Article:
I’m not sure how many people know this, but in 1999, Disney Theatrical opened a stage version of “The Hunchback of Notre Dame” in Berlin entitled “Der Glöckner von Notre Dame.” (Translation: “The Bellringer of Notre Dame”) It hasn’t come to America for some reason, even though it had a successful run in Berlin. Although apparently there might be some revamping of it done.
The other day I was on Amazon Deutschland looking to see if I could find a cast recording. According to Amazon, the lowest price for a used copy of the cast recording is 55 euros (approximately $76.94). Now, would I be so obsessive and nerdy to spend that much money on a cast recording?
Since it hasn’t come to America and if it does, there might be some revamping done, I would at least be interested in how the score sounded before they changed it and probably translated it into English. In addition to that, according to Wikipedia, the musical is much darker than the film to the point that (SPOILER ALERT) Esmeralda dies at the end.
Sure, I enjoyed the film when I was younger, but I also really liked Victor Hugo’s novel. One of the things that I liked about the film was that it was very dark for being a Disney film, which is something you see in several Disney films, but now that’s not that common. You have your basic bad guy, but he’s not that dark and evil. Which is something I liked about “Up” and “The Incredibles.” Yes, there is a happy ending to the film, but there is still an element of darkness that would probably go over most children’s heads. (For proof, listen to the song “Hellfire.”)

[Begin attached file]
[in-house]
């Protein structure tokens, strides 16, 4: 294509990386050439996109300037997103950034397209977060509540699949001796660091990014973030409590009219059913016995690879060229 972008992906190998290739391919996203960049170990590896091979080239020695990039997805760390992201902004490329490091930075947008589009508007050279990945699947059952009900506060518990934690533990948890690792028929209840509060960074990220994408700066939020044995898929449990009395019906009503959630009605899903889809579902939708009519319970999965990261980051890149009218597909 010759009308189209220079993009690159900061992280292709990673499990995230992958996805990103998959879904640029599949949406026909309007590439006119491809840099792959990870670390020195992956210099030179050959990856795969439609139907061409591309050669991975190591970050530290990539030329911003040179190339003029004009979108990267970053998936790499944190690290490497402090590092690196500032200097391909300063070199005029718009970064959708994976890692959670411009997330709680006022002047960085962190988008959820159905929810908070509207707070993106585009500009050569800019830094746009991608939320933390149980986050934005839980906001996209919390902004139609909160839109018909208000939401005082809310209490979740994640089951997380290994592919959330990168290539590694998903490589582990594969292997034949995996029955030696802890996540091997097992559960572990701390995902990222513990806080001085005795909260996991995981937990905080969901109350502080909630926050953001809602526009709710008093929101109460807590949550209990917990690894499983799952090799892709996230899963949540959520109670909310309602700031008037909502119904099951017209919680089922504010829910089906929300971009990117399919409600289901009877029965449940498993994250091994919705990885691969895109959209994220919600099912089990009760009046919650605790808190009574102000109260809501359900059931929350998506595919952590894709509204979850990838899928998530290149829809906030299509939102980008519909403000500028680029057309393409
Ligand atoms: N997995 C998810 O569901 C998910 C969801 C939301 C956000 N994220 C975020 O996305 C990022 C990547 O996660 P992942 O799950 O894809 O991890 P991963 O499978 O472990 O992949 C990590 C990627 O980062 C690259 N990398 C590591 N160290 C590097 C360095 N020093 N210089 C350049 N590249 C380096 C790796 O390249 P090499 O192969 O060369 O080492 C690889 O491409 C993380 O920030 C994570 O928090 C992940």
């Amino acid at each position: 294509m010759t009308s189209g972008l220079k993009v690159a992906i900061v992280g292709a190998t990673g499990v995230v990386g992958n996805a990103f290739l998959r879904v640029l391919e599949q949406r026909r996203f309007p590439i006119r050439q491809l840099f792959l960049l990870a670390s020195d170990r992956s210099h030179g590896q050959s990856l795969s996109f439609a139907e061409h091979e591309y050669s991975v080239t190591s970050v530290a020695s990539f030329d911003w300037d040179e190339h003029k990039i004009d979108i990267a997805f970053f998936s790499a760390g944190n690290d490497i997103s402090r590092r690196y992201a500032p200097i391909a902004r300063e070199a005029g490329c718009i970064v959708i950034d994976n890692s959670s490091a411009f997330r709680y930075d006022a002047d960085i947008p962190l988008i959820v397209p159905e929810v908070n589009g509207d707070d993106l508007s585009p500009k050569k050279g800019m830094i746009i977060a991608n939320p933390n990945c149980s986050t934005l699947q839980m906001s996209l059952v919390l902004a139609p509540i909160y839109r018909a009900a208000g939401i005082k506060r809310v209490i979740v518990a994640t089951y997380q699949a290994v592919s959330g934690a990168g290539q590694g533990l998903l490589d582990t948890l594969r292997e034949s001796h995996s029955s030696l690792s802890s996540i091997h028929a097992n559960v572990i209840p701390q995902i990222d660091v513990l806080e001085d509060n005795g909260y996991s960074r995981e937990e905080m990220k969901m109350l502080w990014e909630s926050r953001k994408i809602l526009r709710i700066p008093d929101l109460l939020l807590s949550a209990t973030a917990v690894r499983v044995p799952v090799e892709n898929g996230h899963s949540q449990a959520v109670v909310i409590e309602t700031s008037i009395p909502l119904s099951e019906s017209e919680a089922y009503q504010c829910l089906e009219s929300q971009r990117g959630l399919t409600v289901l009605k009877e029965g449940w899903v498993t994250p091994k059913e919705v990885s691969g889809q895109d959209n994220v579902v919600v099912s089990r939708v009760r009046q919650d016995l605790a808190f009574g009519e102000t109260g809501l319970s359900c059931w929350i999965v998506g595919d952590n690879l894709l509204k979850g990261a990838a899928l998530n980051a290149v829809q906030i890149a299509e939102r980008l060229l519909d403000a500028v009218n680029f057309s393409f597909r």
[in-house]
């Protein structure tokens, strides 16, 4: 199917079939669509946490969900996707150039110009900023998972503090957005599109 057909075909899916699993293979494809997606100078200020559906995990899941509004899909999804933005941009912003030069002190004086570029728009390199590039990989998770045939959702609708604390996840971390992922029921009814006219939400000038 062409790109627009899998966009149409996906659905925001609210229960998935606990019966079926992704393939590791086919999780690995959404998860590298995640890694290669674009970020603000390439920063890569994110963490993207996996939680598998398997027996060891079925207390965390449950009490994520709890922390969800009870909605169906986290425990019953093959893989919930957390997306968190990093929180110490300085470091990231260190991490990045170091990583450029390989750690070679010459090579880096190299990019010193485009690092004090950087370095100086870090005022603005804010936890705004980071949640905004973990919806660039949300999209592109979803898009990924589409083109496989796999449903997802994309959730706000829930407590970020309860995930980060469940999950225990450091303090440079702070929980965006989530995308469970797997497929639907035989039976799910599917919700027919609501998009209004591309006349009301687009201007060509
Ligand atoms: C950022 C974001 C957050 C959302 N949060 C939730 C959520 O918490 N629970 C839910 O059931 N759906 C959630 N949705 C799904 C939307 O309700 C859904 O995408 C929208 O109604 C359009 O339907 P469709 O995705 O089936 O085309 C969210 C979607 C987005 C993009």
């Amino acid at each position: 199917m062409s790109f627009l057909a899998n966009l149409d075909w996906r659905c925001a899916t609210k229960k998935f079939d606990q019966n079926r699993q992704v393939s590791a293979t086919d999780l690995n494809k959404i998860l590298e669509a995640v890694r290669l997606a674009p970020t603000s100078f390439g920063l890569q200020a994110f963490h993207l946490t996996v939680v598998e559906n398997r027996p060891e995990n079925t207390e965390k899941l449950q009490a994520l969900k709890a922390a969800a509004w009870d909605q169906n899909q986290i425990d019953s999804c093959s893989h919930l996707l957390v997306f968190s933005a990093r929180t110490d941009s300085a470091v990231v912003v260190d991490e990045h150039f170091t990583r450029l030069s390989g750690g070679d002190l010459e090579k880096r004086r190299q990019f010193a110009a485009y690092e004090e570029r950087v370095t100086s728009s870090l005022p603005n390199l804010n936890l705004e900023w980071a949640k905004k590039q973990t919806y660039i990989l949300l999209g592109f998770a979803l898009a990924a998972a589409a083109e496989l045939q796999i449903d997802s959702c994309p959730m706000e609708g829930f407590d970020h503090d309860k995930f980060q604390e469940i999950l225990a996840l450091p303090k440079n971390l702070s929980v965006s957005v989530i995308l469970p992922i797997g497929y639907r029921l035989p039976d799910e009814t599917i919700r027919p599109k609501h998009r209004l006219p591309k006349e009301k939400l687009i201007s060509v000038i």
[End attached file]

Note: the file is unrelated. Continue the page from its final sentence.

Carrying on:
If I do actually purchase this cast recording, I’ll tell you what I think.
As many people are aware, “Wicked” seems like a global phenomenon. In fact, when it opened in Stuttgart, a cast recording of the German production was made. Over in Germany, “Wicked” is entitled “Wicked–Die Hexen Von Oz.” (Translation: “Wicked–The Witches of Oz”) And while I have seen the musical in America twice and have no intentions of seeing it again, I would consider buying “Wicked–Die Hexen von Oz” out of sheer curiosity. Also, I can get that cast recording for new for 14,95 euros (about $20.91).
But just how some of the titles have been changed makes me interested. For example, “One Short Day” is “Nur Ein Tag,” which means “Just One Day.” (Nur can actually mean “just” and “only,” so it could also be translated as “Only One Day.” But I’m positive that ein tag is “one day.”)
There is also the fact that I would be curious to see how Stephen Schwartz’s score sounds in German. For some reason, people insist that songs sung in German don’t sound beautiful. I can think of quite a few songs in German that sound beautiful. And judging from the customer reviews on Amazon, I would have to say that “I’m Not That Girl” sounds beautiful in German.